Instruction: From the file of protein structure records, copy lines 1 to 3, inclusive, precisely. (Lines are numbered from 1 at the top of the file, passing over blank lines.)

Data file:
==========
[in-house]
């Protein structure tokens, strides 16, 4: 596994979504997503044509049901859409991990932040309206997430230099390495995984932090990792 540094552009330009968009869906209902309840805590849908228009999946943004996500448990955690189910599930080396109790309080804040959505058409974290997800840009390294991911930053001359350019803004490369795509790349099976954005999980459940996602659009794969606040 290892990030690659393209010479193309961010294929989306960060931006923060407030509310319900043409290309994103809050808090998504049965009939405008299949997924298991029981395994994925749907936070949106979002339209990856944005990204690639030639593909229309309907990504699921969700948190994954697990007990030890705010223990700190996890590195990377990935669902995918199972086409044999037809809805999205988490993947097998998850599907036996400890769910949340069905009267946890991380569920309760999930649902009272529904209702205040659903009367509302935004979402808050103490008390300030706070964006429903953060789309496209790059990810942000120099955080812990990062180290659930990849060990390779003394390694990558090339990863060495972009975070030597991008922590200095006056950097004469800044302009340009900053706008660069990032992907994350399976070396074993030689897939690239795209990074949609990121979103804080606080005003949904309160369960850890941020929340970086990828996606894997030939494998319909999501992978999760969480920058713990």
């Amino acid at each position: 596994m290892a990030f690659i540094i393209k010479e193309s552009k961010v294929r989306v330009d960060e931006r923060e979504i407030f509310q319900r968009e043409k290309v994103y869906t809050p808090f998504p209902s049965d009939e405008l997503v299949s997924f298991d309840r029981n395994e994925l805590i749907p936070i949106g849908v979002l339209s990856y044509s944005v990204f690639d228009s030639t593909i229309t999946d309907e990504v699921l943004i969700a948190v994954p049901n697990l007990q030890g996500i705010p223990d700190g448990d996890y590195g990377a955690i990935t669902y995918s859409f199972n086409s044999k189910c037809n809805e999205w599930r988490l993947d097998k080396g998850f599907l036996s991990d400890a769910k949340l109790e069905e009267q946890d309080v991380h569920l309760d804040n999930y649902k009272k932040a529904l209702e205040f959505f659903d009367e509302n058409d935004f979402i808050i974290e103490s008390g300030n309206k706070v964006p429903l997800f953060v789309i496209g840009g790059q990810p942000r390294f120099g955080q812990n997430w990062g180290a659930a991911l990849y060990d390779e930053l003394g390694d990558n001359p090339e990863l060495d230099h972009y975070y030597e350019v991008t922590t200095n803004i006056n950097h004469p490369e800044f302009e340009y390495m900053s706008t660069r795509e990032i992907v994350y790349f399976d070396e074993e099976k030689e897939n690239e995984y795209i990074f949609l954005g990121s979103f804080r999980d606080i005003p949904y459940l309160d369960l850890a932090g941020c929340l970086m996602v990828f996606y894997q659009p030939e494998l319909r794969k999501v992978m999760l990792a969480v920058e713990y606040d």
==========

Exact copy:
[in-house]
């Protein structure tokens, strides 16, 4: 596994979504997503044509049901859409991990932040309206997430230099390495995984932090990792 540094552009330009968009869906209902309840805590849908228009999946943004996500448990955690189910599930080396109790309080804040959505058409974290997800840009390294991911930053001359350019803004490369795509790349099976954005999980459940996602659009794969606040 290892990030690659393209010479193309961010294929989306960060931006923060407030509310319900043409290309994103809050808090998504049965009939405008299949997924298991029981395994994925749907936070949106979002339209990856944005990204690639030639593909229309309907990504699921969700948190994954697990007990030890705010223990700190996890590195990377990935669902995918199972086409044999037809809805999205988490993947097998998850599907036996400890769910949340069905009267946890991380569920309760999930649902009272529904209702205040659903009367509302935004979402808050103490008390300030706070964006429903953060789309496209790059990810942000120099955080812990990062180290659930990849060990390779003394390694990558090339990863060495972009975070030597991008922590200095006056950097004469800044302009340009900053706008660069990032992907994350399976070396074993030689897939690239795209990074949609990121979103804080606080005003949904309160369960850890941020929340970086990828996606894997030939494998319909999501992978999760969480920058713990």
């Amino acid at each position: 596994m290892a990030f690659i540094i393209k010479e193309s552009k961010v294929r989306v330009d960060e931006r923060e979504i407030f509310q319900r968009e043409k290309v994103y869906t809050p808090f998504p209902s049965d009939e405008l997503v299949s997924f298991d309840r029981n395994e994925l805590i749907p936070i949106g849908v979002l339209s990856y044509s944005v990204f690639d228009s030639t593909i229309t999946d309907e990504v699921l943004i969700a948190v994954p049901n697990l007990q030890g996500i705010p223990d700190g448990d996890y590195g990377a955690i990935t669902y995918s859409f199972n086409s044999k189910c037809n809805e999205w599930r988490l993947d097998k080396g998850f599907l036996s991990d400890a769910k949340l109790e069905e009267q946890d309080v991380h569920l309760d804040n999930y649902k009272k932040a529904l209702e205040f959505f659903d009367e509302n058409d935004f979402i808050i974290e103490s008390g300030n309206k706070v964006p429903l997800f953060v789309i496209g840009g790059q990810p942000r390294f120099g955080q812990n997430w990062g180290a659930a991911l990849y060990d390779e930053l003394g390694d990558n001359p090339e990863l060495d230099h972009y975070y030597e350019v991008t922590t200095n803004i006056n950097h004469p490369e800044f302009e340009y390495m900053s706008t660069r795509e990032i992907v994350y790349f399976d070396e074993e099976k030689e897939n690239e995984y795209i990074f949609l954005g990121s979103f804080r999980d606080i005003p949904y459940l309160d369960l850890a932090g941020c929340l970086m996602v990828f996606y894997q659009p030939e494998l319909r794969k999501v992978m999760l990792a969480v920058e713990y606040d």